Justice Scalia: 'No Place' in Constitution that Rules Out God in Government

"To be sure, you can't favor one denomination over another but can't favor religion over non-religion?"

Speaking to Catholic high school students in New Orleans on Saturday, Supreme Court Justice Antonin Scalia said there is "no place" in the Constitution that rules out the idea of keeping God in government.

"To tell you the truth there is no place for that in our constitutional tradition," Scalia said. "Where did that come from? To be sure, you can't favor one denomination over another, but can't favor religion over non-religion?"

The judge went on to say that U.S. presidents invoking God in their speeches is a good thing for the country. Scalia mentioned how other leaders of the world reacted hearing George W. Bush speak about God after the 9/11 attacks. From CNSNews:

Scalia said during the Sept. 11 attacks he was in Rome at a conference. The next morning, after a speech by President George W. Bush in which he invoked God and asked for his blessing, Scalia said many of the other judges approached him and said they wished their presidents or prime ministers would do the same.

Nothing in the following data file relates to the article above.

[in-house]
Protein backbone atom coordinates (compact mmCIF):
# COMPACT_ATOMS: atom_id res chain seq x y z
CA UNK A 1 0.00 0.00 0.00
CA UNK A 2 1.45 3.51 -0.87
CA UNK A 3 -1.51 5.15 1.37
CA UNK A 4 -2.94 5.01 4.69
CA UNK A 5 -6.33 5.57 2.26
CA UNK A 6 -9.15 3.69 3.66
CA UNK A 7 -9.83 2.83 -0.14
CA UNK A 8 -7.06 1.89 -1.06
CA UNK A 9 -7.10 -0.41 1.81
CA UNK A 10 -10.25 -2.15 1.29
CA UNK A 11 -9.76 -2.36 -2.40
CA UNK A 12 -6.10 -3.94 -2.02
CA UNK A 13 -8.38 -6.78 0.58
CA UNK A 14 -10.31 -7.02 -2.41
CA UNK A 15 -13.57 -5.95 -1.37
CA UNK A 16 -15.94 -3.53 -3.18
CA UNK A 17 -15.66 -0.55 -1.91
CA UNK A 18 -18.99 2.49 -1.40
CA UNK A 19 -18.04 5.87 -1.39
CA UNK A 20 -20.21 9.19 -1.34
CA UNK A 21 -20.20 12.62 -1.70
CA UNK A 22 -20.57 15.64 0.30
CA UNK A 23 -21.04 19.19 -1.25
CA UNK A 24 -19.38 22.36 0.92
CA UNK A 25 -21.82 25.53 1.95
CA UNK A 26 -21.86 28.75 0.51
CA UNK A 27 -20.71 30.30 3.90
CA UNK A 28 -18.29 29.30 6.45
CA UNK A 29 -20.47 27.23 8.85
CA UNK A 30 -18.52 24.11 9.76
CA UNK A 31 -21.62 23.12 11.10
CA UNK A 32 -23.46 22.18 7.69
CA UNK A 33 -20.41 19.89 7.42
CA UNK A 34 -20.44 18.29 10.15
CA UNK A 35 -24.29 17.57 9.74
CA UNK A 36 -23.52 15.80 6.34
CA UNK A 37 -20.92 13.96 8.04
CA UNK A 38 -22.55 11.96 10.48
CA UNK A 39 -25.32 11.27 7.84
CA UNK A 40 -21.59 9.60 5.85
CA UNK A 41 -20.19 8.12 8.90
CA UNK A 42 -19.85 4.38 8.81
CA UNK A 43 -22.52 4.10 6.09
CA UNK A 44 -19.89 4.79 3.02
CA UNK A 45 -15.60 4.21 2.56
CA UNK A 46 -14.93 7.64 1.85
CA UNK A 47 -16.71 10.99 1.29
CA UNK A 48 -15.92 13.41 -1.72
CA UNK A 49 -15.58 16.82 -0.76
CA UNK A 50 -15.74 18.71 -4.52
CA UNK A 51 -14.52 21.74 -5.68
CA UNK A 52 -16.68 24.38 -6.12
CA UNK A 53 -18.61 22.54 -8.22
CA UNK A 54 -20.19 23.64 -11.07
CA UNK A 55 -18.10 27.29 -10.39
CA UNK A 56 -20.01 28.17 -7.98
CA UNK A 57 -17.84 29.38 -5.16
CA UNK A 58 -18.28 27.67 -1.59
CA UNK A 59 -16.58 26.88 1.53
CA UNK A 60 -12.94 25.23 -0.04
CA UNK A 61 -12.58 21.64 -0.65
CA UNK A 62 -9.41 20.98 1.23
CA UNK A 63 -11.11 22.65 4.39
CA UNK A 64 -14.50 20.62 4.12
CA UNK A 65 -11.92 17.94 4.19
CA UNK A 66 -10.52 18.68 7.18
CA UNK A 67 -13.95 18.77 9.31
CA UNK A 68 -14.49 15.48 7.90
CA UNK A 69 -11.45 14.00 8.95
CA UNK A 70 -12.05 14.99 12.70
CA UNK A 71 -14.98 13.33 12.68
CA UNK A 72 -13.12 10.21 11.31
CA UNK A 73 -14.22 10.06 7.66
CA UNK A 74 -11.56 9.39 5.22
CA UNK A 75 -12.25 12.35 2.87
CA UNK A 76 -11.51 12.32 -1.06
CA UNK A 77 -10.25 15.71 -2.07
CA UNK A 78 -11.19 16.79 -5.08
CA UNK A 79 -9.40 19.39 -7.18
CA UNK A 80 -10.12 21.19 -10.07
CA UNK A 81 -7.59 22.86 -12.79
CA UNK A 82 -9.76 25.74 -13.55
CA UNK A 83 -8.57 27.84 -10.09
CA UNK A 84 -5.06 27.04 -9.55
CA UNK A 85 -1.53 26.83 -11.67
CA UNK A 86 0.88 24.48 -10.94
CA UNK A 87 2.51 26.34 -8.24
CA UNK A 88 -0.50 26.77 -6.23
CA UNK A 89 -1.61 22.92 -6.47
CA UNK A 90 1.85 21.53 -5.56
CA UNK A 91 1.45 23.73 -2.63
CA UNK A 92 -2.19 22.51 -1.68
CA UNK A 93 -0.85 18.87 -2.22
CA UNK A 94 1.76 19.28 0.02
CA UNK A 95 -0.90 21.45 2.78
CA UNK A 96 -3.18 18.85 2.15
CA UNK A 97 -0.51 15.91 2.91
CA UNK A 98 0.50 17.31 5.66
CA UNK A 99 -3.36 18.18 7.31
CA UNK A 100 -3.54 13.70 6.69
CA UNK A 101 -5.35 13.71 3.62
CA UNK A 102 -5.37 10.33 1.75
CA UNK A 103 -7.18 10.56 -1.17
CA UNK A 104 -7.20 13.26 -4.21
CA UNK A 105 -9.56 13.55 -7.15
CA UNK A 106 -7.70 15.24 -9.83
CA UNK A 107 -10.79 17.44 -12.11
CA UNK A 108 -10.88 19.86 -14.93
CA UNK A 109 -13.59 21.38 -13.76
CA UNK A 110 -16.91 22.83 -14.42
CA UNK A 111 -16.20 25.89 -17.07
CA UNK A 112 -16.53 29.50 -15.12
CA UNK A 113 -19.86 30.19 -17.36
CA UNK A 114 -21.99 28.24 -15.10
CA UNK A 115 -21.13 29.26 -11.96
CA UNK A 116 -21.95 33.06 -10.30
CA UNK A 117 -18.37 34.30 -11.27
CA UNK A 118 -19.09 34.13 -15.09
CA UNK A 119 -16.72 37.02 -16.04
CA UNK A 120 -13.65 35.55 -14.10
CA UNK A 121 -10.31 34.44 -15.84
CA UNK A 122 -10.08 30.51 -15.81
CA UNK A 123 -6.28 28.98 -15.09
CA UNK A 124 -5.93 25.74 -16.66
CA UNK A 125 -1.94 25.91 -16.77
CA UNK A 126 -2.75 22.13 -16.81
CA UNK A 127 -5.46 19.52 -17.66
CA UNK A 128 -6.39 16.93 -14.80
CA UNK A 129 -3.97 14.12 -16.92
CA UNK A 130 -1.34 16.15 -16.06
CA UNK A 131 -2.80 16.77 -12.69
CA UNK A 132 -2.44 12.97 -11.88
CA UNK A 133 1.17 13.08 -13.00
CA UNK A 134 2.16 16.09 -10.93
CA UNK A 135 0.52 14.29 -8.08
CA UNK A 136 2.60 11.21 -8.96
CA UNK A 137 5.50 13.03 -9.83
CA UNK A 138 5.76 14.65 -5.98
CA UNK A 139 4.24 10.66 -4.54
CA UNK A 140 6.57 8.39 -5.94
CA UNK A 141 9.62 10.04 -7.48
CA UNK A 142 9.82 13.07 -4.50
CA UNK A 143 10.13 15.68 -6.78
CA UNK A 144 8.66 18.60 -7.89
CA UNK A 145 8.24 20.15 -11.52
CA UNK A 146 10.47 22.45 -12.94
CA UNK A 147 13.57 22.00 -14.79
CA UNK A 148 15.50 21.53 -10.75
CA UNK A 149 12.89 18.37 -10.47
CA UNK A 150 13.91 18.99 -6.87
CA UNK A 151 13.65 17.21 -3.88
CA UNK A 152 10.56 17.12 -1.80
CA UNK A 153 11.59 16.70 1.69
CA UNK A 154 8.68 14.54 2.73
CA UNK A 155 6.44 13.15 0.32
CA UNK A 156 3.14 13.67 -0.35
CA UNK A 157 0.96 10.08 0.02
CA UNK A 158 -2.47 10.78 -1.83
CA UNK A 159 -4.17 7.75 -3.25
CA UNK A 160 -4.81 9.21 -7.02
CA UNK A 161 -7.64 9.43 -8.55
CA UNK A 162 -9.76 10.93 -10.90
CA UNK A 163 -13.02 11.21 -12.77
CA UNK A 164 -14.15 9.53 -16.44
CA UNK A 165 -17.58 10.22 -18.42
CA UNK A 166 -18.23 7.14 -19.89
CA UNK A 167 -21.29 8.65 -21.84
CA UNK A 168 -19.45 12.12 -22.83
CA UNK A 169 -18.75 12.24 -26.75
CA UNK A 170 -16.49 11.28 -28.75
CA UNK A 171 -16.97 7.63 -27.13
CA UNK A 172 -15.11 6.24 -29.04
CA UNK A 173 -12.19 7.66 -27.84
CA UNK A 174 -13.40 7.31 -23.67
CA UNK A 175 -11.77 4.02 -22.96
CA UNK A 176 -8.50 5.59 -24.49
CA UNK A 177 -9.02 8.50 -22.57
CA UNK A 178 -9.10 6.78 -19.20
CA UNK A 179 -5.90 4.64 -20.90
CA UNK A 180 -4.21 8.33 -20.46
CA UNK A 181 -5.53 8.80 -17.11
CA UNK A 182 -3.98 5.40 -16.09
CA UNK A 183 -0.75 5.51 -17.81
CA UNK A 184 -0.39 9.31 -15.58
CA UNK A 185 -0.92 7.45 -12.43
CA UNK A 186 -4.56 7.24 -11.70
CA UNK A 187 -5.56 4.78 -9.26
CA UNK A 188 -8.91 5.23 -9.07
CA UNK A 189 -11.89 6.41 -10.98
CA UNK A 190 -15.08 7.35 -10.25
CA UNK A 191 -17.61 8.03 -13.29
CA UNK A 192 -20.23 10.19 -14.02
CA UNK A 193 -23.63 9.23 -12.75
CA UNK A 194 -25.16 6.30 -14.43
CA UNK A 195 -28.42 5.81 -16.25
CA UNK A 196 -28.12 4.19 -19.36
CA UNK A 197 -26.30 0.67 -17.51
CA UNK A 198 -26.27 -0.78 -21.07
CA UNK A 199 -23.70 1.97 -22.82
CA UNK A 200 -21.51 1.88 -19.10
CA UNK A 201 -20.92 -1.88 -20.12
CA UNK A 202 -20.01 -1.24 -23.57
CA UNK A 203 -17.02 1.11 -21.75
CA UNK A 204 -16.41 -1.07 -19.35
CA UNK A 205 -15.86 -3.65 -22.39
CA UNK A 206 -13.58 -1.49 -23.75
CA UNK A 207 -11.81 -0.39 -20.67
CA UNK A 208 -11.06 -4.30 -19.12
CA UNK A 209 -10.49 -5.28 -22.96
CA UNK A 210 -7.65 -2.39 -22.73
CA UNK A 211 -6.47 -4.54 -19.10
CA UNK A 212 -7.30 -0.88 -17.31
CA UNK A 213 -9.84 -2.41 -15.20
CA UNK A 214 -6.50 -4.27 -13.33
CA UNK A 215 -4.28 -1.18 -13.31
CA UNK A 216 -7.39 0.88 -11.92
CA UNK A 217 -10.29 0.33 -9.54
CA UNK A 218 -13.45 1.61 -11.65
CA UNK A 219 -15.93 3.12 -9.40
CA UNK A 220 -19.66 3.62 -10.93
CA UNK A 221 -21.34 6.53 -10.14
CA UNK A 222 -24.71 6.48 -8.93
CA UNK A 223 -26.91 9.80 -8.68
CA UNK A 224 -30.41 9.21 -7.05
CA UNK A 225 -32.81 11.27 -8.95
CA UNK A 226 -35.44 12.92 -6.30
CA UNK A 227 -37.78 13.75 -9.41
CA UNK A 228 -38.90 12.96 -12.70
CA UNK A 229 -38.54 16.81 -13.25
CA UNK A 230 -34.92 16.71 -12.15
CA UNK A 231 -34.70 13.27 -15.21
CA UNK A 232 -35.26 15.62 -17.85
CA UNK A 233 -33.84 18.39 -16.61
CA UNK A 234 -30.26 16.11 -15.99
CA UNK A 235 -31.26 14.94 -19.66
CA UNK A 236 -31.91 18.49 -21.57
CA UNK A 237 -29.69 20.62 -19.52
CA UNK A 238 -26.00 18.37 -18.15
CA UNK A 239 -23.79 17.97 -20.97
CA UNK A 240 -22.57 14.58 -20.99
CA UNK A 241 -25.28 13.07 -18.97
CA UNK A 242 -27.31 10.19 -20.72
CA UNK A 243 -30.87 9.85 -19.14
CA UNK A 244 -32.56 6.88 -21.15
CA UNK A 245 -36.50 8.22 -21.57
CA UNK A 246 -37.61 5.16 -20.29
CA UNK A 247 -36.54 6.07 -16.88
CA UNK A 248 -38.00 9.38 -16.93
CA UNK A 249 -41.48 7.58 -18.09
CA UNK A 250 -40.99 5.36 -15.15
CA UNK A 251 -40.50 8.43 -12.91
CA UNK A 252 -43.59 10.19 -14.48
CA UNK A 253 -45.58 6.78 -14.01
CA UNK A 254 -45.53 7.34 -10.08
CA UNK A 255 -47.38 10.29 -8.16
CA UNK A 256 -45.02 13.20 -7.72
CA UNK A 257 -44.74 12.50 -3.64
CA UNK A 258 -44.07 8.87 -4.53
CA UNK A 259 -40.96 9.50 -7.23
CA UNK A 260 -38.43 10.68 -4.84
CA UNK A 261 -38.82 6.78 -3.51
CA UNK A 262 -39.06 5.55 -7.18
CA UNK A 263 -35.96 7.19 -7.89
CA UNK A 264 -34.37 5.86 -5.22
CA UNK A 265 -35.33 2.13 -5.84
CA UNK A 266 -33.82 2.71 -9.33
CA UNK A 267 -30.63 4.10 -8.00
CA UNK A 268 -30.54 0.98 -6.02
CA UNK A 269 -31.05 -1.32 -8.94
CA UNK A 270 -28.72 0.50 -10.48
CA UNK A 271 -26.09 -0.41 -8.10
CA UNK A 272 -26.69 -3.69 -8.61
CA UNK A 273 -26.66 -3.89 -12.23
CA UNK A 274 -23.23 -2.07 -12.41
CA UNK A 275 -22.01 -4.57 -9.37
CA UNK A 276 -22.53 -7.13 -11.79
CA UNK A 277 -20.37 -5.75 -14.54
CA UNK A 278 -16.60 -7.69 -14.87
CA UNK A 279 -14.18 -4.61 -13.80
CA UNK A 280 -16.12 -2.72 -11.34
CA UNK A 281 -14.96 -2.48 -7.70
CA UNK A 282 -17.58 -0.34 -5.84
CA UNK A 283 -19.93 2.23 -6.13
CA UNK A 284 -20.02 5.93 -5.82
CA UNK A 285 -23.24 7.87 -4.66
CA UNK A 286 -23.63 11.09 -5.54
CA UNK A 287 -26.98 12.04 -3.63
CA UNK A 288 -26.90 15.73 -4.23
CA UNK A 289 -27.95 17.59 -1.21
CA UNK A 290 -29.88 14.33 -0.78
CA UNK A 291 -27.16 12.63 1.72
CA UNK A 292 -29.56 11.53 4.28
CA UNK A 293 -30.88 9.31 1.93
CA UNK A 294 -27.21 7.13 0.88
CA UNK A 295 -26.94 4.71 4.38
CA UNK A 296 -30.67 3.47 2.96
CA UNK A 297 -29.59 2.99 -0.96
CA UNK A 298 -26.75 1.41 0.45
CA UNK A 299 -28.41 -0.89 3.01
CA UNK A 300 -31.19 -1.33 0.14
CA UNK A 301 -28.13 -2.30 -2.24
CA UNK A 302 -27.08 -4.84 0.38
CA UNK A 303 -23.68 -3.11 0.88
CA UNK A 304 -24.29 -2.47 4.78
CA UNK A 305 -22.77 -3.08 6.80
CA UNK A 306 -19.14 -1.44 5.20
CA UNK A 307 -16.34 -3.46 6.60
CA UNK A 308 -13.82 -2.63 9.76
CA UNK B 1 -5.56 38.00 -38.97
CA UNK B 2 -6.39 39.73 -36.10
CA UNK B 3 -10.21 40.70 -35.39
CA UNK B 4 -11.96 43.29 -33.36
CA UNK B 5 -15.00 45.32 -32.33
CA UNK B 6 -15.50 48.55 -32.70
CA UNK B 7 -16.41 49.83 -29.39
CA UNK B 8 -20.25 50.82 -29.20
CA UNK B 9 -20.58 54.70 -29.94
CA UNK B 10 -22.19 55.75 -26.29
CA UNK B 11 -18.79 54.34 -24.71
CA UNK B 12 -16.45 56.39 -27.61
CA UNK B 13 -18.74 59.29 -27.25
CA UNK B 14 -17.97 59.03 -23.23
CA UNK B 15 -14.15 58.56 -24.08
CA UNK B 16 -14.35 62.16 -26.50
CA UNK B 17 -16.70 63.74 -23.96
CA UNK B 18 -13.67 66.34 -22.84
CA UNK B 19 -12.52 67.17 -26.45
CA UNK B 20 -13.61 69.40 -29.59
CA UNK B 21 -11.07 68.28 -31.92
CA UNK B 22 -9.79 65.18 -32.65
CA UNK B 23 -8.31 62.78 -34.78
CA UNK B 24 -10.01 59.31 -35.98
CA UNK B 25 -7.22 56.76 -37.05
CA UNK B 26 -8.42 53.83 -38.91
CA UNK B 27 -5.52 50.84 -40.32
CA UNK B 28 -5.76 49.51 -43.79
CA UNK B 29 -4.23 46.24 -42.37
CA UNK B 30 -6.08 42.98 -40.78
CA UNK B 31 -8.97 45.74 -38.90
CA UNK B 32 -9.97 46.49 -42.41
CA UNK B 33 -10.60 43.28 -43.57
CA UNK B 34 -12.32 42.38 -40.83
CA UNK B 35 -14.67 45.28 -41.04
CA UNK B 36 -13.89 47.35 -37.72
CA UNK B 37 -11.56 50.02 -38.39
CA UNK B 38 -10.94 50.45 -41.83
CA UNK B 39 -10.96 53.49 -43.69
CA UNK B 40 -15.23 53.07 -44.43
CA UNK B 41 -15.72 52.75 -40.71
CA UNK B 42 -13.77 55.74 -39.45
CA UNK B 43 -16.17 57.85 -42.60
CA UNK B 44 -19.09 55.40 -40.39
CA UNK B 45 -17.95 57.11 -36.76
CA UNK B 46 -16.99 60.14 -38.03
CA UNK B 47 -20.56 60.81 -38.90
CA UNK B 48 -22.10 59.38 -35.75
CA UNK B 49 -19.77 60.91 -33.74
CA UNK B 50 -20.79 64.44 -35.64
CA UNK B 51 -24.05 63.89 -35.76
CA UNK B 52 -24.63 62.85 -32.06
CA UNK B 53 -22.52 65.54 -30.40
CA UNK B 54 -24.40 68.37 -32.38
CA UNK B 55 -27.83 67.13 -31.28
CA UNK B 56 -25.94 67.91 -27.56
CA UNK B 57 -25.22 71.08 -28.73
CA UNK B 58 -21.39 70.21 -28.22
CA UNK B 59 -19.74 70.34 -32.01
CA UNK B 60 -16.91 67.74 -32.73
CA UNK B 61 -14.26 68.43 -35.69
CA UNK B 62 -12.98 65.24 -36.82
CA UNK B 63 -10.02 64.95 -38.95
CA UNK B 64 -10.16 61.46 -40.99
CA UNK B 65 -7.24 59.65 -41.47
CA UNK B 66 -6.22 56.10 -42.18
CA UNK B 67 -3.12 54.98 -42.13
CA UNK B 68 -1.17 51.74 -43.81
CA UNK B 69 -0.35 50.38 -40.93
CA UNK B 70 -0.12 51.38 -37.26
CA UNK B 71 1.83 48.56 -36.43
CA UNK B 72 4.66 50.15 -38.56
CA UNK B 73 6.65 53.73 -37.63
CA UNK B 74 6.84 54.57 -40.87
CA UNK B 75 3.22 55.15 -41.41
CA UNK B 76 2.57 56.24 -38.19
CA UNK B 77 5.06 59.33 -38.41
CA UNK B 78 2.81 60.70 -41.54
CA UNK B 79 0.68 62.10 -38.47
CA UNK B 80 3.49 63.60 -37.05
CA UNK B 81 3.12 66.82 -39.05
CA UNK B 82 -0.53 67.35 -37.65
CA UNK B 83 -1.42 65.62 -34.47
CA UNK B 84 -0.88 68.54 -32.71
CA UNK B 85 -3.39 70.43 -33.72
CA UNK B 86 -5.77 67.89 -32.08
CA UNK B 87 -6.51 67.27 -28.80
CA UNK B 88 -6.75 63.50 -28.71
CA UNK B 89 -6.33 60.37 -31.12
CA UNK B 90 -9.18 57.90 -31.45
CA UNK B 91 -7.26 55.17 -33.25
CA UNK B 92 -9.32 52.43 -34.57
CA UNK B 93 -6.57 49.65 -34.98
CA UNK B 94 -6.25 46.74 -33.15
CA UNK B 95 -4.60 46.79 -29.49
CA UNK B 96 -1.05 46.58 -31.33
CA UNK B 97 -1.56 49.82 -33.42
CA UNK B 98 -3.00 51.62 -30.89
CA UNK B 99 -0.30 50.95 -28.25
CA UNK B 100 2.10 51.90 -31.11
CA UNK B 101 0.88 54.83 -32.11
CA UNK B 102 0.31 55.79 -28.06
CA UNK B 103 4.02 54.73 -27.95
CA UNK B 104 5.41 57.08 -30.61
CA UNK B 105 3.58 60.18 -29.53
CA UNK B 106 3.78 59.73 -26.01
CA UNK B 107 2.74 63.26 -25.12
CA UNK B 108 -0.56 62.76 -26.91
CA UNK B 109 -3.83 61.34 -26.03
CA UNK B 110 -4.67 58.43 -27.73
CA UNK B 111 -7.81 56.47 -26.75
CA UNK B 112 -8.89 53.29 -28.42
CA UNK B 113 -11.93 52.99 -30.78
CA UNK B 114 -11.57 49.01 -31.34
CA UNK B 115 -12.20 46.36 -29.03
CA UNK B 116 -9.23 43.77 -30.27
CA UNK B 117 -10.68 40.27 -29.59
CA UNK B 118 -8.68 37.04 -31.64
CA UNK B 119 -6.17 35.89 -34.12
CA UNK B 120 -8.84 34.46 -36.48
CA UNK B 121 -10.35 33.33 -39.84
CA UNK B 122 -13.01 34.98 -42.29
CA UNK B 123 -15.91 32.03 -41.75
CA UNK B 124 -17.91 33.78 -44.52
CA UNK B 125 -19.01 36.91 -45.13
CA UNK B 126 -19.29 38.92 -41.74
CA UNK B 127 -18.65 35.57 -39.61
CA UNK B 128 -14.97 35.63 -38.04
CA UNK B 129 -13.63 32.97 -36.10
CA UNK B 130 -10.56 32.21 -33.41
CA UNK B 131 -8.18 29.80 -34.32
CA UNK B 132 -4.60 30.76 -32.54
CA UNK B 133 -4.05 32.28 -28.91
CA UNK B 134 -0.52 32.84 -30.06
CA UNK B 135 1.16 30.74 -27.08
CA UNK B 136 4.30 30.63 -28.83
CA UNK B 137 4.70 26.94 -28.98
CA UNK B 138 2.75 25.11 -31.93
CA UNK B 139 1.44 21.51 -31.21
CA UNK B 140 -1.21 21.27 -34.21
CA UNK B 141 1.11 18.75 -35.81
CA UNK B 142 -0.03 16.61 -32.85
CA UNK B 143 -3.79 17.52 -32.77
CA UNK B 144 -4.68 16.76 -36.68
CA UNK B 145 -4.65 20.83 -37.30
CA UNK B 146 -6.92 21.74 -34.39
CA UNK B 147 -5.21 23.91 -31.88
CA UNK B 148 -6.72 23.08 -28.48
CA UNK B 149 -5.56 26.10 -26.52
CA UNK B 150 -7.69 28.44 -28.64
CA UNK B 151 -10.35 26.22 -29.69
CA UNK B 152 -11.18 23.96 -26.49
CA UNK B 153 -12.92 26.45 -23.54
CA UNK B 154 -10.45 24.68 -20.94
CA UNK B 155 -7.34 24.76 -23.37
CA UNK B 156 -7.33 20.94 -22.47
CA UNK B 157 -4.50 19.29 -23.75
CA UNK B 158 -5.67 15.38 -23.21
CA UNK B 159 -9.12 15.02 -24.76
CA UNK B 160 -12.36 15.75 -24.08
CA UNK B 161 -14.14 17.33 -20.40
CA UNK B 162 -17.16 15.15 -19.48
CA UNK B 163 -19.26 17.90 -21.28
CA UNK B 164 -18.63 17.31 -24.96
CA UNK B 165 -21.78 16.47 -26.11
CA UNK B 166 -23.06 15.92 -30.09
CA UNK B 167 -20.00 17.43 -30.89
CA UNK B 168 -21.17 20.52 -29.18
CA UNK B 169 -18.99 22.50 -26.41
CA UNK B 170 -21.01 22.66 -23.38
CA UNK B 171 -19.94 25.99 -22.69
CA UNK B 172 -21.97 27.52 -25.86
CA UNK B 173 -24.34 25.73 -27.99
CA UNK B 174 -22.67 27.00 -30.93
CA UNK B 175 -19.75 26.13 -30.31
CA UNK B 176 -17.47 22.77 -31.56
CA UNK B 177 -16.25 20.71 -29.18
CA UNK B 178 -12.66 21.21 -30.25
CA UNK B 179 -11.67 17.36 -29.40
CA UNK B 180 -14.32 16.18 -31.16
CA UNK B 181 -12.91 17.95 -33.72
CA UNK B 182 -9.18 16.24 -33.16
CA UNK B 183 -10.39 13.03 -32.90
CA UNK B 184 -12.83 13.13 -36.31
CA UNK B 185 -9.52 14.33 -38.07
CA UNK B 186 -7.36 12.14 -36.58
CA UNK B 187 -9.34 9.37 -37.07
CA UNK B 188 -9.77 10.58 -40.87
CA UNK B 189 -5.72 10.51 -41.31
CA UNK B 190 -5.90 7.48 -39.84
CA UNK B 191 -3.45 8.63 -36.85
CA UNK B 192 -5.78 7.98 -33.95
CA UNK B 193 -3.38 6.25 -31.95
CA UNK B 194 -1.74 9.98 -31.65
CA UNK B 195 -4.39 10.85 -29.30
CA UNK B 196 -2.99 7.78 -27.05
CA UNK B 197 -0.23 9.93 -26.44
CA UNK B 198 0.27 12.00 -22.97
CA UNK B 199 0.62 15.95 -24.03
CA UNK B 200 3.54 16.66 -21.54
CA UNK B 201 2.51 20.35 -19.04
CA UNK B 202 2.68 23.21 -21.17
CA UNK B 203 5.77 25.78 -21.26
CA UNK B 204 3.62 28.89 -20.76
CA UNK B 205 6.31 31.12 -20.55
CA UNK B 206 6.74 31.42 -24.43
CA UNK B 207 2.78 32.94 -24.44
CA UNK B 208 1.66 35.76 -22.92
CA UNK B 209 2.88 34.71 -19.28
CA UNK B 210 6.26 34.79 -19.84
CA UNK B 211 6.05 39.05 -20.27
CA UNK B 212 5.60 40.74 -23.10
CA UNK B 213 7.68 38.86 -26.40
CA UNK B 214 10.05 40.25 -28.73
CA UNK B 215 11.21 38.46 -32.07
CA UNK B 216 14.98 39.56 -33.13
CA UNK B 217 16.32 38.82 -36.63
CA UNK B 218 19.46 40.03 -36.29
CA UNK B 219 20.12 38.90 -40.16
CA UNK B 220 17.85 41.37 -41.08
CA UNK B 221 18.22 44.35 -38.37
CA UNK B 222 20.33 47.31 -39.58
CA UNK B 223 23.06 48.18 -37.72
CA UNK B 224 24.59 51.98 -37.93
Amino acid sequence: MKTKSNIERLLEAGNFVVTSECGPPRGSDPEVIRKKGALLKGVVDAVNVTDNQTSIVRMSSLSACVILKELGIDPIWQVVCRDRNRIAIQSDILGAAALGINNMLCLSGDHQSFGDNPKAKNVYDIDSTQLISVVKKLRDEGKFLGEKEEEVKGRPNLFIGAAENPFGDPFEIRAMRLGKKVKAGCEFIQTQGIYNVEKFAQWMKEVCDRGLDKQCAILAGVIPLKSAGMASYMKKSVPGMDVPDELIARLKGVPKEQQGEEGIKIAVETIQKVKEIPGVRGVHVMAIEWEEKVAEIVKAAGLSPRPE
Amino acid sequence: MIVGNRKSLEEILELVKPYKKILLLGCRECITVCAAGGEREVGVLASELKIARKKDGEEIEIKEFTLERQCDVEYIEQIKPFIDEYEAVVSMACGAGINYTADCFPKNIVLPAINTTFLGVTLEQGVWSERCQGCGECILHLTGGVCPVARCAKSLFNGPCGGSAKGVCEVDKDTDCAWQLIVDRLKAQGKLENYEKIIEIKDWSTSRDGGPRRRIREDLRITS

More from Scalia's speech:

God has been very good to us. That we won the revolution was extraordinary. The Battle of Midway was extraordinary. I think one of the reasons God has been good to us is that we have done him honor. Unlike the other countries of the world that do not even invoke his name we do him honor. In presidential addresses, in Thanksgiving proclamations and in many other ways.

There is nothing wrong with that and do not let anybody tell you that there is anything wrong with that.